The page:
Sophos: Inside an Oxfordshire cybercrime facility

Somewhere in the depths of the Oxfordshire countryside, in an inauspicious looking business park, sits Sophos’ global headquarters. This is a big glass ‘greenhouse’ with plenty of bright open spaces, wide staircases and lots of plants. From here it strives to fight the ever changing world of international cybercrime.

At 31, with a $125m IPO last year, Sophos, like Sage, is one of those great British companies. And now, with the increased emphasis on cybercrime everywhere, it is growing at a furious pace with a year-on-year increase of 20% and revenues of $478m [PDF of latest results].

This still puts it some way behind most of its main competitors though. These are Symantec ($6.5bn), McAfee ($2bn) and Trend Micro ($1.2bn) in the end-point security space and Fortinet ($1bn) and SonicWALL ($265 million) in the networking space. Yet it is the only company to straddle both areas – its business is divided almost 50/50 between each area. And as a business strategy Sophos has set its niche on mid-market companies who want a comprehensive, easy to implement solution for their limited security staff.

Unlike many walks of technology, cybersecurity is rather egalitarian. There is a right or a wrong answer – it’s harder to trump quality with marketing in this space – which means if you’re good you can prove yourself to be good. After all, there are “bad guys” to be fought and the threats are constantly evolving.

This is the reason behind Sophos’ recent high profile spat with Cylance, explains CEO Kris Hagerman who is keen to stress that Cylance is not a particular competitor. The problem is that this company is “consistently making bold claims but never makes its software available to test,” he says. This lets the whole industry down and “that’s why we ultimately made a point of it.”

Due to the nature of the business – competing against criminals – cybersecurity has a long pedigree of shared research, peer-reviewing and academic-style in-depth white papers. And Hagerman is generally happy about the collaboration between vendors. “I think the industry has got better because the bad guys have got better,” he says.

Much of the real research takes place in Sophos’ Labs, which is housed on the second floor of its Oxfordshire headquarters and, to the naked eye, looks just like any open plan office space. Yet from here it is analysing a daily feed of live global threats, reacting to what it finds and releasing a new alert every four hours – along with live updates to the cloud.

This is data intensive activity – it hosts some with AWS but due to the sensitivity of its work it also runs its own datacentre facility in the basement. “The most depressing thing is humans have not evolved beyond spam,” says one of the engineers who explains how the usual tricks – like Nigerian princes and personal enlargements – do the rounds, and incredibly, still gain some traction.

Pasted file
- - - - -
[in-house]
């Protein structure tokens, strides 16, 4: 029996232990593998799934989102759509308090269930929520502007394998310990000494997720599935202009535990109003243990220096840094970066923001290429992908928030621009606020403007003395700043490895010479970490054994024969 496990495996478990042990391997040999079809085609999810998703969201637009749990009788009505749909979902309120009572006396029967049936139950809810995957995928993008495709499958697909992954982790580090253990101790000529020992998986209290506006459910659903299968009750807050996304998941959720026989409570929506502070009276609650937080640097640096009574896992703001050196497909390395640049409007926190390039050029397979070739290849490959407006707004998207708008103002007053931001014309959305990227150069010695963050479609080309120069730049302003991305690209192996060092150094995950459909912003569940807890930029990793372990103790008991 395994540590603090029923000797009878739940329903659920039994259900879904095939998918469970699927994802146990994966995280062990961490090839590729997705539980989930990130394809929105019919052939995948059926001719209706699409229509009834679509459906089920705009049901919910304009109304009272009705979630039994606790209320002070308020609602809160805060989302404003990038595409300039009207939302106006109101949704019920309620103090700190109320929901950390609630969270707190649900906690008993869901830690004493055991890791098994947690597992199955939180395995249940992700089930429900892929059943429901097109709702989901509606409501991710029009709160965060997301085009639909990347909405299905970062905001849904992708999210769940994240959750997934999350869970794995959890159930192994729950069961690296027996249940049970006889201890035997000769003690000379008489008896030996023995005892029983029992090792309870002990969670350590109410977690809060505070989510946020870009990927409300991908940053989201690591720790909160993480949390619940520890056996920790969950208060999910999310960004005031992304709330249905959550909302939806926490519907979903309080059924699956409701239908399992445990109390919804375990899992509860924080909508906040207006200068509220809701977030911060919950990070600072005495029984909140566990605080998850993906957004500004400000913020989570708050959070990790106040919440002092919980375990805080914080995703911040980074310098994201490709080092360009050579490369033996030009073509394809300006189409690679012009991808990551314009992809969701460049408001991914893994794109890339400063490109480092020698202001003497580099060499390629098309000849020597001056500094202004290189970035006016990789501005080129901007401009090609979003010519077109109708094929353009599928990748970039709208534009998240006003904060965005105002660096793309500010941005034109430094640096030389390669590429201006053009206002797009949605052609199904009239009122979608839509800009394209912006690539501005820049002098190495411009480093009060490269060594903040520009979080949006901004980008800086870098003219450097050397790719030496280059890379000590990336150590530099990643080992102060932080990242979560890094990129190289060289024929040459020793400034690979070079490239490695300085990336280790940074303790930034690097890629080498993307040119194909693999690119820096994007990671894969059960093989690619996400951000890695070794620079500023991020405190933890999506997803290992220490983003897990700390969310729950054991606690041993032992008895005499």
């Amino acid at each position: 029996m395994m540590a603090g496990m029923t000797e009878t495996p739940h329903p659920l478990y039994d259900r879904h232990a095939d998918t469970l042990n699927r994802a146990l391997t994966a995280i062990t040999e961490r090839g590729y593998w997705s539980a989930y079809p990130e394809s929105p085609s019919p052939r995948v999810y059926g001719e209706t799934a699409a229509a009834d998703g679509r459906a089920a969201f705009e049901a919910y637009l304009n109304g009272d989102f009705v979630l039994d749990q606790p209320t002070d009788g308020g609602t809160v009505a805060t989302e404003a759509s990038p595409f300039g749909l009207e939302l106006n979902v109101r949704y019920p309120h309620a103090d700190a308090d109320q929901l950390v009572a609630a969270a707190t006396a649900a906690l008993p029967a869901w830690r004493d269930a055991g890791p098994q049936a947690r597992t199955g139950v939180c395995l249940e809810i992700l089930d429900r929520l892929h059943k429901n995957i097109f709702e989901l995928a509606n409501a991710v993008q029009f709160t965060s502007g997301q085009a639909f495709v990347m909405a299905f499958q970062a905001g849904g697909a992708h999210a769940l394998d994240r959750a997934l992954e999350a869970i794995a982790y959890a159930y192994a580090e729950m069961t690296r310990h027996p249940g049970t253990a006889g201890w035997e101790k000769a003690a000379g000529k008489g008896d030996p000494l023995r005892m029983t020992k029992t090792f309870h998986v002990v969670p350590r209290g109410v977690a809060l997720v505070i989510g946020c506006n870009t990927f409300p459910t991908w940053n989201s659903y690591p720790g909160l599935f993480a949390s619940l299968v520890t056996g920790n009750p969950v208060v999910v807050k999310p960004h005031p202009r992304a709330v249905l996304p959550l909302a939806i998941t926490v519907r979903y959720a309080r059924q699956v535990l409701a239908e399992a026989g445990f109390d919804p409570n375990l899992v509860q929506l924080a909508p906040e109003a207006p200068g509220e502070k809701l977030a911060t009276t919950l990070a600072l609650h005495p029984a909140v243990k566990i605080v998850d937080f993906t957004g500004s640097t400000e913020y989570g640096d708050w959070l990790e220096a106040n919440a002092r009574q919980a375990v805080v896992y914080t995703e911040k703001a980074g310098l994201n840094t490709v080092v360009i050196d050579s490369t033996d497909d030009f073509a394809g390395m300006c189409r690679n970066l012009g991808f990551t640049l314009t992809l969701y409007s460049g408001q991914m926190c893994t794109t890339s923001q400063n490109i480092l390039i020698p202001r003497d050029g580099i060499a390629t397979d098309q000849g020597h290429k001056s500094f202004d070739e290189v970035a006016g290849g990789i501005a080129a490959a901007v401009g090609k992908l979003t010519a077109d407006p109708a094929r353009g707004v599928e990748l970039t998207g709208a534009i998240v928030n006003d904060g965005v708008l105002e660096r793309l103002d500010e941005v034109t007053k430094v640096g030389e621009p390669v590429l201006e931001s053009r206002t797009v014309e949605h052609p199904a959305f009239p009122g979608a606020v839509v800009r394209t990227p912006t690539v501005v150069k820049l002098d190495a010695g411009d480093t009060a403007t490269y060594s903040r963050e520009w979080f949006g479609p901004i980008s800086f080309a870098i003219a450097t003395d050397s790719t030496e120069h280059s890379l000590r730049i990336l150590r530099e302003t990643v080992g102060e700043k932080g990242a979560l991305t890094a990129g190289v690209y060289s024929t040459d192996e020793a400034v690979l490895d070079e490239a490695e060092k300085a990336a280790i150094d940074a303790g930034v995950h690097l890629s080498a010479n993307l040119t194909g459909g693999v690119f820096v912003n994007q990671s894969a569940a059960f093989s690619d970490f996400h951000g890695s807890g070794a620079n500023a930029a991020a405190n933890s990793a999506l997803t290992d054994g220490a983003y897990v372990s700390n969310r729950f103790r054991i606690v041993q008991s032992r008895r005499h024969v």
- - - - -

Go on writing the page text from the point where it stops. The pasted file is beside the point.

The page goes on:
Making cybersecurity accessible is a “huge challenge to the industry,” adds James Lynne, Global Head of Research. “Cybercriminals move on a scale of hours, days, months” while education moves of a scale of years.

There are 54 gangs out there “that we know about,” he says. These are all competing on price and over the last few years have become increasingly professionalised. 

In the briefest of timeline he summarises that around five years ago the first exploit pack with web interface and reporting that was superior to many defence companies emerged on the market. Three years back a helpdesk appeared. While 18 months he saw the first managed service with a money back guarantee. “Although it might not be so easy to get your money back from a Russian criminal gang,” he adds.

The most recent development he has seen is that one gang stipulated that its solutions had to be used for targeted attacks only. The aim was to increase the longevity of its premium malicious code so it didn’t get fixed too quickly.

“It’s impossible to know how big the space is,” he says but it’s highly lucrative and it important to remember 99% of attackers just want to make money, he says.

This means the majority of attacks are simply a numbers game. And while a hacked system might be sold on to another operation for a more intrusive action, strikes are not normally that targeted.


Also read:

Sophos CEO talks joined-up network and endpoint protection for the mid-market


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